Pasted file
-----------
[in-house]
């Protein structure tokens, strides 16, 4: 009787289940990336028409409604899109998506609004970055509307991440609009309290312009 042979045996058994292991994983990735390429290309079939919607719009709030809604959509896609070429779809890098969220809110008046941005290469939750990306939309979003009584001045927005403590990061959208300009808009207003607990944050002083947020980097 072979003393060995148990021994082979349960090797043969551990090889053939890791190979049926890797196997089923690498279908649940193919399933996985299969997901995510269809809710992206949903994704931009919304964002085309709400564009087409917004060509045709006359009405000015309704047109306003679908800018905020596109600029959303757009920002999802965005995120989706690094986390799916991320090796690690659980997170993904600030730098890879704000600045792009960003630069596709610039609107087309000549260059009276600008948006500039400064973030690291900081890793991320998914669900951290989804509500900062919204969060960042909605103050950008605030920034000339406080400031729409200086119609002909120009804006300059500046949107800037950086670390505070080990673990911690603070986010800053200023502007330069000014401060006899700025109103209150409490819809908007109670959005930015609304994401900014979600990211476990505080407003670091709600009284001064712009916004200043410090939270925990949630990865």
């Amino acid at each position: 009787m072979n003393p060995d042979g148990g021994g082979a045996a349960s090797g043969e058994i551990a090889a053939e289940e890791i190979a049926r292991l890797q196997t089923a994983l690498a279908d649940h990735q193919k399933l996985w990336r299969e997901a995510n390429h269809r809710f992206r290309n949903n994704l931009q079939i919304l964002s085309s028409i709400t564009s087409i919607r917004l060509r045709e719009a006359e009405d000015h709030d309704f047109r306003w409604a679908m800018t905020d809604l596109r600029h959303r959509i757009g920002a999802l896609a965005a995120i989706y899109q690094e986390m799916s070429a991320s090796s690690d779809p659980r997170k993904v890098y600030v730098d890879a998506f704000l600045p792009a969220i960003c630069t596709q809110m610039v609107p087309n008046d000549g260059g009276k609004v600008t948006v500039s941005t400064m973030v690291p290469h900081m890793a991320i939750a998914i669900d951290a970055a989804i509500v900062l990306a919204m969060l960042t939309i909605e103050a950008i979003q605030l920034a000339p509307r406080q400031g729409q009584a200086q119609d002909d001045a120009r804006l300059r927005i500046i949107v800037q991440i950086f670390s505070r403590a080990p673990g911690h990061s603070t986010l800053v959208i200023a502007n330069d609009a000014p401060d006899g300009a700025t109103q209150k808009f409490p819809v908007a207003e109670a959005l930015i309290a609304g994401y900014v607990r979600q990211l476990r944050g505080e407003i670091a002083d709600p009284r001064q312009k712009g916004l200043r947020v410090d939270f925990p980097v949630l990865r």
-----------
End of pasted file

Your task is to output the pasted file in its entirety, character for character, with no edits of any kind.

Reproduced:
[in-house]
């Protein structure tokens, strides 16, 4: 009787289940990336028409409604899109998506609004970055509307991440609009309290312009 042979045996058994292991994983990735390429290309079939919607719009709030809604959509896609070429779809890098969220809110008046941005290469939750990306939309979003009584001045927005403590990061959208300009808009207003607990944050002083947020980097 072979003393060995148990021994082979349960090797043969551990090889053939890791190979049926890797196997089923690498279908649940193919399933996985299969997901995510269809809710992206949903994704931009919304964002085309709400564009087409917004060509045709006359009405000015309704047109306003679908800018905020596109600029959303757009920002999802965005995120989706690094986390799916991320090796690690659980997170993904600030730098890879704000600045792009960003630069596709610039609107087309000549260059009276600008948006500039400064973030690291900081890793991320998914669900951290989804509500900062919204969060960042909605103050950008605030920034000339406080400031729409200086119609002909120009804006300059500046949107800037950086670390505070080990673990911690603070986010800053200023502007330069000014401060006899700025109103209150409490819809908007109670959005930015609304994401900014979600990211476990505080407003670091709600009284001064712009916004200043410090939270925990949630990865």
């Amino acid at each position: 009787m072979n003393p060995d042979g148990g021994g082979a045996a349960s090797g043969e058994i551990a090889a053939e289940e890791i190979a049926r292991l890797q196997t089923a994983l690498a279908d649940h990735q193919k399933l996985w990336r299969e997901a995510n390429h269809r809710f992206r290309n949903n994704l931009q079939i919304l964002s085309s028409i709400t564009s087409i919607r917004l060509r045709e719009a006359e009405d000015h709030d309704f047109r306003w409604a679908m800018t905020d809604l596109r600029h959303r959509i757009g920002a999802l896609a965005a995120i989706y899109q690094e986390m799916s070429a991320s090796s690690d779809p659980r997170k993904v890098y600030v730098d890879a998506f704000l600045p792009a969220i960003c630069t596709q809110m610039v609107p087309n008046d000549g260059g009276k609004v600008t948006v500039s941005t400064m973030v690291p290469h900081m890793a991320i939750a998914i669900d951290a970055a989804i509500v900062l990306a919204m969060l960042t939309i909605e103050a950008i979003q605030l920034a000339p509307r406080q400031g729409q009584a200086q119609d002909d001045a120009r804006l300059r927005i500046i949107v800037q991440i950086f670390s505070r403590a080990p673990g911690h990061s603070t986010l800053v959208i200023a502007n330069d609009a000014p401060d006899g300009a700025t109103q209150k808009f409490p819809v908007a207003e109670a959005l930015i309290a609304g994401y900014v607990r979600q990211l476990r944050g505080e407003i670091a002083d709600p009284r001064q312009k712009g916004l200043r947020v410090d939270f925990p980097v949630l990865r």